Saving Lives in Bangladesh

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It is estimated that 25,000 children worldwide die every day from hunger or other preventable causes. Thanks to CRWRC and a $1 million grant of the United States government, the number of child deaths in parts of Bangladesh has decreased dramatically over the past five years.

In 2004, CRWRC was awarded $1,098,152 by the United States Agency for International Development (USAID) to carry out a child survival program in two rural districts of Bangladesh and four slums in the capital city of Dhaka.

Working through its existing community partners, CRWRC helped people organize themselves into community-based organizations (CBO), receive training, and address numerous factors that were contributing to childhood disease and death.

“During the five years, we saw great health outcomes,” reports CRWRC staff member Kohima Daring. “More women having safe deliveries with skilled attendants, more mothers and children vaccinated, increased prenatal medical care, improved child nutrition, and more babies being exclusively breast-fed.”

“In many of the target areas, health facilities are several kilometers away and are poorly staffed,” notes CRWRC staff member Nancy TenBroek. “By training community health volunteers and community birth attendants, we saw health statistics for mothers and children improve dramatically.”

Another part of the child survival program involved creating an emergency health fund. One of the big problems in poor communities is lack of funds for medical treatment. If people can’t afford to pay for transportation to a clinic or hospital, or if they don’t have funds to purchase medicine, they often die from easily treatable diseases.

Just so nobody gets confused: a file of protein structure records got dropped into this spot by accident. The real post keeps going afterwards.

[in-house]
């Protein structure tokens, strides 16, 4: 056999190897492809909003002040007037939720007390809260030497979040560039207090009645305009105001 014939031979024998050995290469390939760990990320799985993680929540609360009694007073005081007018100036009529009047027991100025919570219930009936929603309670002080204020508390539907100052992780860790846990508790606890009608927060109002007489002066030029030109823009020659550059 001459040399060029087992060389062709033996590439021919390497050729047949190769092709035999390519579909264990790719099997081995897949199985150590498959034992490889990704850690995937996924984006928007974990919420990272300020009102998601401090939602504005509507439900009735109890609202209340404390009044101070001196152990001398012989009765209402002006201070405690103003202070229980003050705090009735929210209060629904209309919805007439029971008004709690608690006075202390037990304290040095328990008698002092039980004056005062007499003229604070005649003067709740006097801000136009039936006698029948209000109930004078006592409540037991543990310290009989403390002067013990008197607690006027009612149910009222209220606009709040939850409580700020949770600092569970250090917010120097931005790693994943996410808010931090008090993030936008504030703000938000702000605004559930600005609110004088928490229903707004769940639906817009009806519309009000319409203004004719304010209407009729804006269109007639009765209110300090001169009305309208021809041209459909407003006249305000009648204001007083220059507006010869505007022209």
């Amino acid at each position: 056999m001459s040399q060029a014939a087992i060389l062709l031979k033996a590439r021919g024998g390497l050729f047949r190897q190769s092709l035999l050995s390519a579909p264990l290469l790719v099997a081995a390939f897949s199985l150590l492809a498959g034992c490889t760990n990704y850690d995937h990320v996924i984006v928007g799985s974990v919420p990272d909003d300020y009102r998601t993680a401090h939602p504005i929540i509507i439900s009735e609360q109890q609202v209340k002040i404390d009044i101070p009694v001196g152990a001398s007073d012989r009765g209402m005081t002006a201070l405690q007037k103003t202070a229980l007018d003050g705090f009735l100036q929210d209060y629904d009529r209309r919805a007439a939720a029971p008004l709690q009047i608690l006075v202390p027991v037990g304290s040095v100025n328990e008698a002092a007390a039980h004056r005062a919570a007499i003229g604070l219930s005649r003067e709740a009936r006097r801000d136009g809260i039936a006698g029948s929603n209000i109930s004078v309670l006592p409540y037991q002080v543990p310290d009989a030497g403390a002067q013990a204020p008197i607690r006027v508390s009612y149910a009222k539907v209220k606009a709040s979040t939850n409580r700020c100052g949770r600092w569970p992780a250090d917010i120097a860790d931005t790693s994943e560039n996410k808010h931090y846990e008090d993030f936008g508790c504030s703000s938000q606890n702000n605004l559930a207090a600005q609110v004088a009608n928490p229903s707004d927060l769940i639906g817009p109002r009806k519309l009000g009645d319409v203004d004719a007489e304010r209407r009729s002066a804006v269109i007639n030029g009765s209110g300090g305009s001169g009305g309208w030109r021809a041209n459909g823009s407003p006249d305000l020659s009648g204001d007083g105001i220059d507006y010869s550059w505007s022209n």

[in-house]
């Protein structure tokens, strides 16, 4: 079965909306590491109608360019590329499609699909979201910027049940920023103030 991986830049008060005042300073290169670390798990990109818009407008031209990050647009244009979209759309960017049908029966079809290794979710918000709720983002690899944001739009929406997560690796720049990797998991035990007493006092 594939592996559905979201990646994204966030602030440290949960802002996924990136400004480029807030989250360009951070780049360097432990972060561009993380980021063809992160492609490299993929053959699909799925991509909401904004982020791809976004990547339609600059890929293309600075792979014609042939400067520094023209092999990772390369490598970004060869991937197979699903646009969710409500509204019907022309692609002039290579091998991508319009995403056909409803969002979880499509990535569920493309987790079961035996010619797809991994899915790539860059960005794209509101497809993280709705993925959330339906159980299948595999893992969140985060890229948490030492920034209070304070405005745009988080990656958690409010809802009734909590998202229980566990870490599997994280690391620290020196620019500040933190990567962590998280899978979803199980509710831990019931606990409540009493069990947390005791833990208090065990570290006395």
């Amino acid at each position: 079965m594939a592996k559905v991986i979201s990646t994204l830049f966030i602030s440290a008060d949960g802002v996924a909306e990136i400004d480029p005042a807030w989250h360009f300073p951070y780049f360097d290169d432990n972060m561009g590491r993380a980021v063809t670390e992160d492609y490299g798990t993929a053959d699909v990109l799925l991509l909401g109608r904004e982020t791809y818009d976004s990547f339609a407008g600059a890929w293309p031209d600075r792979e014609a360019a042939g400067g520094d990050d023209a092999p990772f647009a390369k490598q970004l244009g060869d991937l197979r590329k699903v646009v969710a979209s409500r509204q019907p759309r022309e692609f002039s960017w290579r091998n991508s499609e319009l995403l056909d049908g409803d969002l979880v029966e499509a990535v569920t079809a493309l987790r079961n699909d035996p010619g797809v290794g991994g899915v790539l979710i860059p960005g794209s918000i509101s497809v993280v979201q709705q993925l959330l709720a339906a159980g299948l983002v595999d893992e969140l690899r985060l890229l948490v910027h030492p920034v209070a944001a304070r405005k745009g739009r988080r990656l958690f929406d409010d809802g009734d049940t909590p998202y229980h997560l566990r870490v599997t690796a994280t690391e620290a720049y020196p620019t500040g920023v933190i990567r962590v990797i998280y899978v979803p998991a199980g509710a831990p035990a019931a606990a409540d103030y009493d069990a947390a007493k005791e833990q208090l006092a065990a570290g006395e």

The CRWRC program helped CBOs start an “emergency health fund” that could be accessed as interest-free loans for medical care and transportation. Members of the community each contributed a small amount to the fund each week. Teachers, professionals, and other middle-class members of the community also contributed to the fund. The fund is now accessible to anyone in the community who has a need. The CBOs work out a repayment plan that fits the circumstances of the family that has the health emergency.

“We’ve heard numerous stories of how this fund has been used,” says TenBroek. “For example, a young mother with a complicated delivery needed to get to the hospital. The birth attendant arranged for a loan from the fund and traveled on a rickshaw with the mother 12 kilometers to the nearest health facility. Mother and child are both doing well. It is exciting to hear these stories and see the community working together for better health care.”

In June 2009 a team of 15 people, led by International Health Systems consultant Dr. Frank Baer, evaluated the child survival program. The team was impressed by what they saw.

“Many people interviewed felt that [the CRWRC child survival program] has significantly reduced child and maternal deaths,” said Dr. Baer. “It is estimated that there has been a 34 percent reduction of under-5 mortality in the project area.” A 34 percent reduction in child mortality is the equivalent of saving the lives of 399 children in the target area over the five-year period.

Based on the success of this initial program, CRWRC has applied for another five-year child survival project in Bangladesh and has been recommended for another USAID award. The new project is scheduled to start in October 2009, pending final approval.


About the Author

Kristen deRoo VanderBerg was part of the World Renew Communications team from 1999-2016. She now serves as director of Communications & Marketing for the Christian Reformed Church.

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